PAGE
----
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Leonard Cohen’s haunting work will endure

Leonard Cohen was not a household name, but many of his songs will endure in the popular imagination. The French-Canadian singer-songwriter, who died Thursday at 82, wrote such familiar pop hymns as “Suzanne” and “Hallelujah.”

His sepulchral monotone was instantly recognizable to music fans drawn to his spare guitar playing and dark lyrics that examined everything from death, disillusionment, addictive love, God, saints, devils and everything in between. Cohen was never the “I wanna hold your hand” type.

Before he became an unlikely pop star, Leonard Cohen was a well-known poet with several books and major Canadian literary awards to his name. He split his time between Greece and his native Montreal. Despite his success as a poet, he was drawn to American music and left Canada for Nashville and Los Angeles once he had enough songs in hand. Like all aspiring folk artists, he eventually found himself in New York’s Greenwich Village.

For many rock aficionados, Leonard Cohen’s only lyric-writing rival is Nobel laureate Bob Dylan, who became a friend. Where Dylan dashes off lyrics in a frenzy, Cohen took a methodical approach, laboring over lyrics for years.

Cohen’s fan base stretched across generations and genres. His fellow musicians from U2 and Elton John to Herbie Hancock and REM adored his dark poetics as much as his millions of fans did. He taught us all to appreciate that even though there’s “a crack in everything,” it also lets the light in.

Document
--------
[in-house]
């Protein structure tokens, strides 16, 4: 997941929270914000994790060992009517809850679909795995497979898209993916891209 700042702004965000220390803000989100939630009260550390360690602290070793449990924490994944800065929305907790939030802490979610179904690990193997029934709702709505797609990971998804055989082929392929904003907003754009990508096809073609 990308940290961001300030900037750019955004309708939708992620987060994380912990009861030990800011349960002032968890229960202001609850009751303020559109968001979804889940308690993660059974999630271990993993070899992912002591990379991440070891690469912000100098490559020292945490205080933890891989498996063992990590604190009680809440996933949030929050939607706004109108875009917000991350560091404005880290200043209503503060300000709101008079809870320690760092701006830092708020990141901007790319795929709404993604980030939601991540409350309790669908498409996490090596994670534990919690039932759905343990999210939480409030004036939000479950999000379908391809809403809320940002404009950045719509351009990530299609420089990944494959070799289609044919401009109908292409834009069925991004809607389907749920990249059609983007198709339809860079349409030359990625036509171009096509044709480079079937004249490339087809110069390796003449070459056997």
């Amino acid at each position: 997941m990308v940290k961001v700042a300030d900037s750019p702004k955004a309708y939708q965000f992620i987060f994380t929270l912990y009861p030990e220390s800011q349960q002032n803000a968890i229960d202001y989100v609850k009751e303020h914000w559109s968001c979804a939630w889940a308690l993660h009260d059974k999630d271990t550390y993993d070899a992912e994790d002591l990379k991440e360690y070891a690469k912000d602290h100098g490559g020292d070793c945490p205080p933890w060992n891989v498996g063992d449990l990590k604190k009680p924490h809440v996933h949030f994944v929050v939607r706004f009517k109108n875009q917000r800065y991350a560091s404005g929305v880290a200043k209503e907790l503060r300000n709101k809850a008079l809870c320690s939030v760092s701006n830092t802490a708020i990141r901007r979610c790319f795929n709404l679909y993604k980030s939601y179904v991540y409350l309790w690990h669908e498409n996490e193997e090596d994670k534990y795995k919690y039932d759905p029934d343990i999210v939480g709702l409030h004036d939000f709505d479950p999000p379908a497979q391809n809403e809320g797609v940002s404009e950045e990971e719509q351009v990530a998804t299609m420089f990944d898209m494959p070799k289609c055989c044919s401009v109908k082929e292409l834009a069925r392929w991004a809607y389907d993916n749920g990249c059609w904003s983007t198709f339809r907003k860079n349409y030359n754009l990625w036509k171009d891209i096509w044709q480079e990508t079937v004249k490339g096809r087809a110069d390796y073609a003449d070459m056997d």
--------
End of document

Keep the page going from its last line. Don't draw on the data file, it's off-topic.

Post-Gazette , Nov. 14

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Pointless Christmas competition wastes tax dollars.

In “National Lampoon’s Christmas Vacation,” Chevy Chase’s wacky, costly efforts to cover every inch of his house with Christmas lights and decorations were funny.

When two cash-strapped governmental entities similarly lose their sense for the season, it’s not.

The city of Orange and Orange County are acting like a couple of dueling neighbors trying to have the most envied display on the block. A month after the city spent $20,000 on new Christmas decorations, the county responded with an $8,000 Nativity scene of its own. The displays are similar — and about a third of a mile from each other.

At least the school district hasn’t joined the competition — yet.

If the city and county governments were rolling in money, taxpayers might pass it off as typical Christmas overkill.

But both entities are anything but flush. The county’s new display seems particularly questionable, since it was the second in the series and is located in the city of Orange — just like the one it’s sort of copying.

The combined $28,000 in tax dollars that have been shelled out could have paid the salary for an entry-level job or bought a decent truck. You know, things that are actually central to the mission of local government.

Did either entity ask a local business or philanthropist if they could pick up the tab for the Christmas party?

Maybe taxpayers can take comfort in the thought that it could have been worse. Their eyes could have been assaulted by giant Santa’s elves staring at giant angels and shepherds — with maybe a giant Christmas tree in the middle.

This is one Christmas list that should have been returned to sender. The city and county will be filled with plenty of Christmas decorations this year — on private homes, churches and businesses.

Those lovely displays will be more than good enough, and they won’t involve a single tax dollar.

Beaumont Enterprise, Nov. 11

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